Risk has become a topic for constant discussion and assessment in investment banking. In an environment where instant messaging, process automation software and recording voice instructions increasingly via direct instruction from investors are just some
of the methods by which orders are placed, good user experience design presents an opportunity to reduce risk for fund managers, traders, institutions, intermediaries and the end investor.
Creating an intuitive, usable and pleasing product using cognitive science and design thinking reduces the risk of errors made by end users, high training costs, user frustration and potential project failure, not even taking into consideration the business
risk associated with the changing systems.
Why is UX Design relevant to a bank’s internal software?
It is no longer enough to have a digital solution that merely functions.
"...banking has become an ‘arms race’ - it’s increasingly clear that for banks, delivering engaging, connected experiences... is no longer a ‘nice-to-have’, but a competitive necessity ”
says Will Jones, Monitise Managing Director, EMEA & AP.
The changes seen by banking since 2006, when the second generation of SDPs began to emerge in buy-side front offices, have included remote working, increased automation of completion processes and a break away from established platforms like Bloomberg Terminal.
In addition, development in the web generally has led users to expect a highly functional, multi-portal experience that does not compromise usability for multi-platform functionality. Whilst familiarity and reliability have their place, expectation drawn from
other forums is starting to supersede the institutions reluctance to invest in updated systems. Changes to regulation and accountability have finally forced the hand of many institutions.
The complexity of a bank’s internal systems, working with legacy processes, legislation and technology as well as attitudes, can make being early adoption of new technology seem a hurdle too far. However, the increasing popularity of dedicated fintech initiatives
in the last couple of years demonstrates that attitudes are shifting and the knowledge that a bad user experience can not only drive customers away directly, but by association means that innovation is more welcome than ever before. Bad press, reputation damage
and regulation changes also increase the pressure on large, complex institutions to update and modernise their processes, which often requires system overhaul. The effort required to achieve this dictates that doing it right is more valuable than doing it
What is UX Design for the financial services sector?
UX design is rooted in understanding patterns in human behaviour and ergonomics. The term ‘user experience design’ was created in the mid-1990s to describe a complete experience with a system, beyond human interface and usability, including industrial design,
graphics, interface, physical interaction and the user manual. Today, the term is frequently used without an understanding of its origin, meaning and intention.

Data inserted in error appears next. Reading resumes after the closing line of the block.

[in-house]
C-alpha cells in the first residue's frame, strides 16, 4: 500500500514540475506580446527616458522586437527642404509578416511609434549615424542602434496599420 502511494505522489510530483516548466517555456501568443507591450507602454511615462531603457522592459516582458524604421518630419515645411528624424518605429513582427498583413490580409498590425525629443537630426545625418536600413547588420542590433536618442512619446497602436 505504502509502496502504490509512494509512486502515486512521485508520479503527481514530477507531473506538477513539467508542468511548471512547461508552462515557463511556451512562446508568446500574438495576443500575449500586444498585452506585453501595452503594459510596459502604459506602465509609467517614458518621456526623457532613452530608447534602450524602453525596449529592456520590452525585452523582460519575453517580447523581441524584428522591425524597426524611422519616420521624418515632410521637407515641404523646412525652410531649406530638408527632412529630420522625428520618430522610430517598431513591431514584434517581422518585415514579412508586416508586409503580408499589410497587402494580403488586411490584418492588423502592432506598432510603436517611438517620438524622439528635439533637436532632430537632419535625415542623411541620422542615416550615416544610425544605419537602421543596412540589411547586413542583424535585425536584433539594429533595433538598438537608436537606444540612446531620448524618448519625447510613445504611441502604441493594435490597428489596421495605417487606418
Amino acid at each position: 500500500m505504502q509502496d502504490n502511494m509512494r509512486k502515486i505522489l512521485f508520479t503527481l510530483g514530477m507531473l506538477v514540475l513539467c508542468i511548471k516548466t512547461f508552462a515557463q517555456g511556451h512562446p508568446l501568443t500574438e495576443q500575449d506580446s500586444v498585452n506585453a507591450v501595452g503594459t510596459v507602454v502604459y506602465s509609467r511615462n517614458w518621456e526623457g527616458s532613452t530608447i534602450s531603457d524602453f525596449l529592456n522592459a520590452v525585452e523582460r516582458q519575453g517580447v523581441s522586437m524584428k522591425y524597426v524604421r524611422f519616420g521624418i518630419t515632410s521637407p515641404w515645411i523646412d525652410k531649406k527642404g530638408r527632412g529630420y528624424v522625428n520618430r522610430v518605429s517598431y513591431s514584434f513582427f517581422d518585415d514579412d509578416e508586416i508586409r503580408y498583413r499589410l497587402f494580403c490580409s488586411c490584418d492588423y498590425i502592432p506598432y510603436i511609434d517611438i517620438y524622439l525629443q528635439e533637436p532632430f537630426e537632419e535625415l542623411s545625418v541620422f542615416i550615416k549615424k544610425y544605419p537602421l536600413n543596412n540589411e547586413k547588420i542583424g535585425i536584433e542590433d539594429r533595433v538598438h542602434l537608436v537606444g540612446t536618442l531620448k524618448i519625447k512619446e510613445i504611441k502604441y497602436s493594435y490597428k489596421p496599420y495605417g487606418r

UX design treats complexity as a design problem. This requires lateral thinking, creative problem solving and the ability to abstract and reframe the problem. These skills are especially valuable in capital markets, where complex financial products and systems
operate within equally complex business and organisational contexts.
But UX is not about usability alone. Usability is an attribute of a well-designed product or service. It is a hygiene factor. Every system should adhere to usability principles or run the risk of low user adoption through confusion, frustration or worse. Claiming
a UX design victory because a product is usable is like claiming a culinary triumph because a meal is edible.
The user interface (UI) is arguably the most important component of UX, but it is nonetheless only a component. Very simply, the UI is what you see; UX is what you feel. Dain Miller, a UX industry leader says:
“UI is the saddle, the stirrups, and the reigns. UX is the feeling you get being able to ride the horse and rope your cattle.”
How Does UX Design Reduce Risk?
“Despite having a greater awareness of risk, companies are still struggling with the practicalities of mitigating ‘catastrophic’ threats.” Will Jones
Risk comes in many forms – related to the nature of the business; credit risk, market risk, operational risk strategic risk and conduct risk, and simple risk factors: human error, failure of software and third party risk (like internet connectivity or hardware
failure). Each requires checks and balances that do not preclude the potential for innovation and use of new and emerging technology, whilst being quantifiable and accountable.
Projects to change systems and processes go through rigorous due diligence processes to ensure risk from the point of view of the business is minimised – reliable and established suppliers are chosen, conflict of interest is avoided, personnel are put through
security checks and commercial interests protected. Checks to ensure the project does not fail are not so universally recognised or undertaken.
Changing IT systems and processes often is unfavourable as it slows operation down and increases the chance of user error. This conservative attitude to early adoption of new technology has created a deep dissatisfaction from customers at the gap between financial
services and most other sectors. In order to try to remedy this, Barclays, Mastercard and Wells Fargo have invested in their own fintech startup funding whilst others such as Lloyd’s, have backed Startupbootcamp. After several years of 'doing nothing', there